Practical advice – Introduction | True Lithuania
True Lithuania

Practical advice – Introduction

Lithuania is a country of balance. It is easy to get into and yet, it is not overwhelmed by tourists. Prices (and salaries) are below those of the Western nations, but the quality of amenities is similar. The climate varies severely among seasons, offering a choice. Lithuania offers foods and goods from all over the world - but the local culture still prevails as immigration is relatively minor.

Here are the main issues one needs to learn about to have a great time in Lithuania:

Visas: Most American and European nationalities may enter Lithuania visa-free, whereas most Asian and African nationalities need a visa. Lithuania is in the Schengen area, meaning there is no customs control with many other European countries and the same visa applies.

Getting in: Direct passenger flights connect Lithuanian airports to many major European cities but a transfer will be needed from other continents. Ferries leave for the opposite shore of the Baltic sea. Access from outside by rail is limited.

Getting around: Public transport network (buses) is extensive, although getting to off-the-beaten-path towns may be time-consuming. Roads are better than average in Northern/Eastern Europe.

Eating: Local Lithuanian cuisine is unpretentious and acceptable to many. Italian, Chinese, and Caucasian cuisines have a major presence, while pizzas and kebabs are the favorite fast foods. International restaurant chains are relatively limited in size but some local chains are massive.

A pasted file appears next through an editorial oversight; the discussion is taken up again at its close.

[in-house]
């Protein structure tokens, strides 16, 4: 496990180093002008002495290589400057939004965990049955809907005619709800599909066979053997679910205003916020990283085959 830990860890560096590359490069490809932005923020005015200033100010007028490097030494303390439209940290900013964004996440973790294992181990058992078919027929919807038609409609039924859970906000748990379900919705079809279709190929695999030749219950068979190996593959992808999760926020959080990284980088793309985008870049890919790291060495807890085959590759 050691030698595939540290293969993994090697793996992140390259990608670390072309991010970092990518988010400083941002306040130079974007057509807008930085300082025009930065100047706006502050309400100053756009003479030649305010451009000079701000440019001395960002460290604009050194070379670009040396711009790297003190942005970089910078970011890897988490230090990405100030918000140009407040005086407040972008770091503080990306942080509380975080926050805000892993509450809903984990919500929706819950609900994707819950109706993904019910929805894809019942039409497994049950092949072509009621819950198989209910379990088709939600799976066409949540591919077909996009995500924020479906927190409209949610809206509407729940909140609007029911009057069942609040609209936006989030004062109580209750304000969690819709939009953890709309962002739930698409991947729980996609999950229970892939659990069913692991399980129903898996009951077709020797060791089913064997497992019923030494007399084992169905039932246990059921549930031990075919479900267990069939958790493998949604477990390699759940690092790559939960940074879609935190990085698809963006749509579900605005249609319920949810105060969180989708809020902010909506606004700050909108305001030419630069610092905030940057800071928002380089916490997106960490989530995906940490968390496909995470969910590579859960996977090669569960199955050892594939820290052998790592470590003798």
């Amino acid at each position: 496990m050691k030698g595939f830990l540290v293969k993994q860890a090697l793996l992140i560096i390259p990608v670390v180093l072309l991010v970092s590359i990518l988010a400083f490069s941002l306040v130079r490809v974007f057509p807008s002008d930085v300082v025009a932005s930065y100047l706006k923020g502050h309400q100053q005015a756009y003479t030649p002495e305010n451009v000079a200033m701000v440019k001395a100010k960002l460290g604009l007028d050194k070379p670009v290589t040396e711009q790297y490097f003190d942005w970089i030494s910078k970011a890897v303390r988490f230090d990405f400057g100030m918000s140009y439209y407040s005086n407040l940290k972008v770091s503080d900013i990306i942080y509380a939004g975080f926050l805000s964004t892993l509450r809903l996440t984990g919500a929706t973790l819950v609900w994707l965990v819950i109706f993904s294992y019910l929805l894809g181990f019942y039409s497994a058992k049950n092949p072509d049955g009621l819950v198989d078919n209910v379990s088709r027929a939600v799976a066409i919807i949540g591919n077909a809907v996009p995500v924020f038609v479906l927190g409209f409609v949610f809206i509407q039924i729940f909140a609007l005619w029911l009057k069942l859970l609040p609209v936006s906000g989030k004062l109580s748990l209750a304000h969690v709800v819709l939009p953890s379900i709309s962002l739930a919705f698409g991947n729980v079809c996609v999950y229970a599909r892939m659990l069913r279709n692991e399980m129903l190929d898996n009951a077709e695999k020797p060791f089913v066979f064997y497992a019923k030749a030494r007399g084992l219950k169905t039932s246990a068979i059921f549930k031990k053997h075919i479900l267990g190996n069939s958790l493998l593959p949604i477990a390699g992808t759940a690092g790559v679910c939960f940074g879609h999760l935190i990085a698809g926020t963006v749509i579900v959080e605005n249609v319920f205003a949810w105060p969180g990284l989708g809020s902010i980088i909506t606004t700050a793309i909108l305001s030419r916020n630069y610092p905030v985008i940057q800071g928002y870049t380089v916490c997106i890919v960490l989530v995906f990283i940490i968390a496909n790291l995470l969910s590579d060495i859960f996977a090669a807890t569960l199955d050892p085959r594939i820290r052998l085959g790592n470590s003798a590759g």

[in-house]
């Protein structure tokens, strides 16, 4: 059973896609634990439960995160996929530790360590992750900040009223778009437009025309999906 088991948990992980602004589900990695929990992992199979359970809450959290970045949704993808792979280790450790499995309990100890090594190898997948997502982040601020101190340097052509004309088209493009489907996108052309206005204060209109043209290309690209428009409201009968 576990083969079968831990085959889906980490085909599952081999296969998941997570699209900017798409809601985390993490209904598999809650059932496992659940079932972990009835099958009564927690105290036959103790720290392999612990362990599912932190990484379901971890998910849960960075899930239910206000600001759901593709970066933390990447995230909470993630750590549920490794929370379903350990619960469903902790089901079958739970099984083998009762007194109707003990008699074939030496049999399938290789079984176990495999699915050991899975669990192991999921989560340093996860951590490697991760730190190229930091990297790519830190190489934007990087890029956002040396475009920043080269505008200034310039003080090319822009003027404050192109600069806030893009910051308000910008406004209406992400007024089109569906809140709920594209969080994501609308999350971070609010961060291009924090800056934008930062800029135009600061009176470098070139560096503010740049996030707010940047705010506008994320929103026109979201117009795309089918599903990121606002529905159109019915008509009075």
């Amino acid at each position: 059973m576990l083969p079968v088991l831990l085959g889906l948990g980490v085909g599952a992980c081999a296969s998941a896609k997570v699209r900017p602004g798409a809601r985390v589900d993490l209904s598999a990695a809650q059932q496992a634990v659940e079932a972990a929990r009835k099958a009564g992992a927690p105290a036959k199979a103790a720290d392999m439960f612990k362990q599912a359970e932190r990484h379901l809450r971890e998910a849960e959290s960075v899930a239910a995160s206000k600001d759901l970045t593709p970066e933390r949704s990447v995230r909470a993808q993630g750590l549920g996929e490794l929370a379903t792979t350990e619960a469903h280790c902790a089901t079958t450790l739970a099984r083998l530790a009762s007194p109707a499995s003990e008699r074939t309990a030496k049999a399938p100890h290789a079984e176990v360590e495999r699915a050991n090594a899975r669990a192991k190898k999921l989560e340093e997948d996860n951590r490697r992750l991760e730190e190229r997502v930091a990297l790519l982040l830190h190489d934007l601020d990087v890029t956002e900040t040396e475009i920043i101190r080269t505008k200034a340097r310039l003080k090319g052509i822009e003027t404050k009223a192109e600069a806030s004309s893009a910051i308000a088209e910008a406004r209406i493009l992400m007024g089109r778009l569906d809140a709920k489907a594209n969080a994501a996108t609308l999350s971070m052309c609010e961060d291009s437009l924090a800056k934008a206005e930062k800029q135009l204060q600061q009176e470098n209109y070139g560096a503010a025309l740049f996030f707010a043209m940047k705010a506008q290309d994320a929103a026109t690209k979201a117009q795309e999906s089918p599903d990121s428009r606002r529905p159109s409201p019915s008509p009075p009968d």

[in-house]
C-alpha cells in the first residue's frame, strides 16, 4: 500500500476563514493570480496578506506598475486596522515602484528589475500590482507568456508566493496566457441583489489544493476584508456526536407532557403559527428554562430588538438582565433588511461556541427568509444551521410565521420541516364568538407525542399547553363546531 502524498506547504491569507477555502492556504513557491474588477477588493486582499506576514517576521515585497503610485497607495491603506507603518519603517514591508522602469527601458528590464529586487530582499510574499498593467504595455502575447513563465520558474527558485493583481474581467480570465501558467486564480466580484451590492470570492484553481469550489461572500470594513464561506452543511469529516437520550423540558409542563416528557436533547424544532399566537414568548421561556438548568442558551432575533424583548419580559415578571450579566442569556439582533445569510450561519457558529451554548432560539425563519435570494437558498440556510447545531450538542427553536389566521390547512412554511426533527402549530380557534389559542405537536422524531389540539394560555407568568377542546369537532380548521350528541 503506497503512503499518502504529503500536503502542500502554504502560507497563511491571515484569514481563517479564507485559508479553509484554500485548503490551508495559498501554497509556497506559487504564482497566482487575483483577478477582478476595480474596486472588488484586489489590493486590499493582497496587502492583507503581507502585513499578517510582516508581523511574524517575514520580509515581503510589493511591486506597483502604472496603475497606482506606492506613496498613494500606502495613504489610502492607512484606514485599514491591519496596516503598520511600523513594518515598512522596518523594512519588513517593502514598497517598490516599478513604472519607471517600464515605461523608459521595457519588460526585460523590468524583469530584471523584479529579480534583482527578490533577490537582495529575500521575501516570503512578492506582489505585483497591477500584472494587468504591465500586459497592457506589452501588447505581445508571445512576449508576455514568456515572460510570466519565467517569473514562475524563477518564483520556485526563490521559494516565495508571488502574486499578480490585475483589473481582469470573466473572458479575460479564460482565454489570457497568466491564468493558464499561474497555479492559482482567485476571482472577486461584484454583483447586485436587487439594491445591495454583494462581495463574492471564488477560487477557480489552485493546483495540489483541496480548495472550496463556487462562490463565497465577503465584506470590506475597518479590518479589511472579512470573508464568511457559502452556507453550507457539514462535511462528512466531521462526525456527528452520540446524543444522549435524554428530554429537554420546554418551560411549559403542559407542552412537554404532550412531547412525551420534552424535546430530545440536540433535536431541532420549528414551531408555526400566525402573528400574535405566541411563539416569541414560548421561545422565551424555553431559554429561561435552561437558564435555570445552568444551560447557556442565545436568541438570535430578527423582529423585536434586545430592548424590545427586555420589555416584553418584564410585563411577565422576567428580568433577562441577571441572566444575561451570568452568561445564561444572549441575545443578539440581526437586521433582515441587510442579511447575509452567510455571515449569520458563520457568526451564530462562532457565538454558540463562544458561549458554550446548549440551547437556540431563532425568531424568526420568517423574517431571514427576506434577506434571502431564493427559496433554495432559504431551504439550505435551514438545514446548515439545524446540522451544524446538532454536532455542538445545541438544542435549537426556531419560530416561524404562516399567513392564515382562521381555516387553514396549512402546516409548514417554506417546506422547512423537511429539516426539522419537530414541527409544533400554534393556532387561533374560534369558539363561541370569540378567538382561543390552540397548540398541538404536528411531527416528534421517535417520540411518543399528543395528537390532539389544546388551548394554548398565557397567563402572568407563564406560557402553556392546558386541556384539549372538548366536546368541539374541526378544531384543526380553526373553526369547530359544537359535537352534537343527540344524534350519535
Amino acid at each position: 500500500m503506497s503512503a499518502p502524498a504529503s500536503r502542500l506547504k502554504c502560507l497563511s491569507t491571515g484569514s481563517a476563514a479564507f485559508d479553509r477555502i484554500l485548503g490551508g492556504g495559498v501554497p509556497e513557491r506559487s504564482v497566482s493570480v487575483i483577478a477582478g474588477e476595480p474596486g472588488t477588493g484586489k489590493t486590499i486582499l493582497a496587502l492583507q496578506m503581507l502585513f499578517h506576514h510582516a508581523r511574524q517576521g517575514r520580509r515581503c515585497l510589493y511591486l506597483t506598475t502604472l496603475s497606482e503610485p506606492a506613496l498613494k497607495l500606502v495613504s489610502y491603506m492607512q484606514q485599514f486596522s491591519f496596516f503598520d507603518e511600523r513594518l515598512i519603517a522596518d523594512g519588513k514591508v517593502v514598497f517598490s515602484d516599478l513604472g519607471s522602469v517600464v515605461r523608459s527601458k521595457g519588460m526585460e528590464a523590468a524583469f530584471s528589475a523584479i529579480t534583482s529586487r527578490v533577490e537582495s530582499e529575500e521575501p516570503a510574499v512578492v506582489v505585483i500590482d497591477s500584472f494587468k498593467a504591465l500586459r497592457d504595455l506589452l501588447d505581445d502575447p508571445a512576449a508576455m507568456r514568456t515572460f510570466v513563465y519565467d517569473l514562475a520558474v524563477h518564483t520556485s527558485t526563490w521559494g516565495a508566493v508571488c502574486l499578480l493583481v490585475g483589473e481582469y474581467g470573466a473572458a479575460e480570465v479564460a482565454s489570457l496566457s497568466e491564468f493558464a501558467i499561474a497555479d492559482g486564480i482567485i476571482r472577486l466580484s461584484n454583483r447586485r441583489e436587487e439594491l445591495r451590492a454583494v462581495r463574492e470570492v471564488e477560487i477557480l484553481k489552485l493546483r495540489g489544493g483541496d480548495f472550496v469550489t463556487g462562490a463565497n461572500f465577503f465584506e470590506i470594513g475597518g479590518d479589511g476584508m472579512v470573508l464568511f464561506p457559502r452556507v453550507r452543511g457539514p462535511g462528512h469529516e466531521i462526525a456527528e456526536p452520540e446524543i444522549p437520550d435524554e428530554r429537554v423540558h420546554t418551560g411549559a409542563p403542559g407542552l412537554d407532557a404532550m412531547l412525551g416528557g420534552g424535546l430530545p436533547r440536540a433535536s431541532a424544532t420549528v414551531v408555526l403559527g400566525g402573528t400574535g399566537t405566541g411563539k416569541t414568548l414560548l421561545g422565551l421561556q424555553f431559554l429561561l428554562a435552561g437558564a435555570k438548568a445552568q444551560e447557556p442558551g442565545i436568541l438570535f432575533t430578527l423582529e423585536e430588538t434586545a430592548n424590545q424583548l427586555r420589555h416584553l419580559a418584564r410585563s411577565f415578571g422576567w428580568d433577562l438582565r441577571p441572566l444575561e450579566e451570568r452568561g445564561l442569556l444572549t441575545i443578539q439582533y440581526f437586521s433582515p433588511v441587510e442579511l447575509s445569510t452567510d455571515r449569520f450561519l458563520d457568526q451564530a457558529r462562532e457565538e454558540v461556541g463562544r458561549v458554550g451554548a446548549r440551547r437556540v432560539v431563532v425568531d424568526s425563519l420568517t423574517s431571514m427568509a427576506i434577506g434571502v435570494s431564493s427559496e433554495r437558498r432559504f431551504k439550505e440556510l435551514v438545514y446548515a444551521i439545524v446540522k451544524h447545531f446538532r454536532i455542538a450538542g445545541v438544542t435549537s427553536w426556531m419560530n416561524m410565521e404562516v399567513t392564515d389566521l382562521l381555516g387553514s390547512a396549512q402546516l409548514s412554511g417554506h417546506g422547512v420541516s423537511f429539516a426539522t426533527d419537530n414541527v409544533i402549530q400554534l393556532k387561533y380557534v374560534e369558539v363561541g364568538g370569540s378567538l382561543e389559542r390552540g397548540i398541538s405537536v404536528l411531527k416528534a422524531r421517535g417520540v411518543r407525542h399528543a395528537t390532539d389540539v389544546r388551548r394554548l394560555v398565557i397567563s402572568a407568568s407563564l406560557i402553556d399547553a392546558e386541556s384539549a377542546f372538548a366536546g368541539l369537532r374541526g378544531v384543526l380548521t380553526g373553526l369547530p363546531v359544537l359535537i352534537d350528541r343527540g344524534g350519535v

Communications: Lithuania is among the global leaders in cell phone prevalence, prices, and internet speeds.

Accommodation: Hotels can be somewhat (but not extremely) cheap by European standards. The main cities and main resorts are the best locations to anchor your trip for their accommodation and eating opportunities.

Warnings and dangers: Natural disasters and terrorism are non-existent, while crime is on-par with US levels but the general egalitarianism of cities mean there are no unsafe "ghettos".

Languages: Lithuanian is the national language. Most young people also speak English while most older people also speak Russian. ~10-20% speak German and Polish. English signs are common in tourist areas.

Climate: Lithuanian climate is temperate with 4 distinct seasons. Winters are somewhat snowy, daylight is short. Summers are green and can get hot.

Shopping: New massive malls offer the best shopping opportunities. High-street shopping is limited to the major cities and resorts, while bazaar-like open-air morning markets offer a more exotic alternative.

Entertainment: The malls double as the prime entertainment hubs in cities but the traditional entertainment (e.g. theaters) is located in downtowns. Countryside (natural) tourism is a popular form of summer entertainment.

Healthcare: Public healthcare is well equipped and free in many cases, but marred by bureaucracy and corruption. Some private healthcare is cheaper than in the West and offer better attitudes toward customers.

Education: Education is state-funded thus cheap (especially for locals) but quality is good. Private education is rare.

Article written by Augustinas Žemaitis

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  1. ‘Advice’ is uncountable in English, so it has no plural. You should say ‘some advice’. 🙂 Or simply ‘advice’.

  2. My name is Machiko Takahashi ,a Japanese living in Amsterdam.
    I would like to contact Mr.Augustinas Zemaitis, asking him the permission of using one of your photo on the internet site. Other details I would like further to inform you later on.
    Thank you in advance ,I hope to receive your reply.

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